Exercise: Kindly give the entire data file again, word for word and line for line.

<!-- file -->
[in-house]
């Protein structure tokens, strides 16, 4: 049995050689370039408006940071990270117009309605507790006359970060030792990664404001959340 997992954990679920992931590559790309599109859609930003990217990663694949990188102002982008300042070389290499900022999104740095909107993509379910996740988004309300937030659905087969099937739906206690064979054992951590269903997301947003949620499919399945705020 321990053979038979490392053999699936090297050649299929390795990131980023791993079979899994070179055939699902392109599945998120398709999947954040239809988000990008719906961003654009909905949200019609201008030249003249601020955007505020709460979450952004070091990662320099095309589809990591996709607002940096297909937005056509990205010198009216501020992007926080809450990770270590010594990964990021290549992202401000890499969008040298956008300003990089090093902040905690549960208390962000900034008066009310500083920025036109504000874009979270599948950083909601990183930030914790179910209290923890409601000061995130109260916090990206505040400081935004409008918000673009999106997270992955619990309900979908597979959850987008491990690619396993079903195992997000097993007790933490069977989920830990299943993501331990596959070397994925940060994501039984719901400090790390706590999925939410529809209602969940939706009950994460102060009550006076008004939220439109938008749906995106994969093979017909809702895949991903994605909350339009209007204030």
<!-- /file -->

[in-house]
């Protein structure tokens, strides 16, 4: 049995050689370039408006940071990270117009309605507790006359970060030792990664404001959340 997992954990679920992931590559790309599109859609930003990217990663694949990188102002982008300042070389290499900022999104740095909107993509379910996740988004309300937030659905087969099937739906206690064979054992951590269903997301947003949620499919399945705020 321990053979038979490392053999699936090297050649299929390795990131980023791993079979899994070179055939699902392109599945998120398709999947954040239809988000990008719906961003654009909905949200019609201008030249003249601020955007505020709460979450952004070091990662320099095309589809990591996709607002940096297909937005056509990205010198009216501020992007926080809450990770270590010594990964990021290549992202401000890499969008040298956008300003990089090093902040905690549960208390962000900034008066009310500083920025036109504000874009979270599948950083909601990183930030914790179910209290923890409601000061995130109260916090990206505040400081935004409008918000673009999106997270992955619990309900979908597979959850987008491990690619396993079903195992997000097993007790933490069977989920830990299943993501331990596959070397994925940060994501039984719901400090790390706590999925939410529809209602969940939706009950994460102060009550006076008004939220439109938008749906995106994969093979017909809702895949991903994605909350339009209007204030």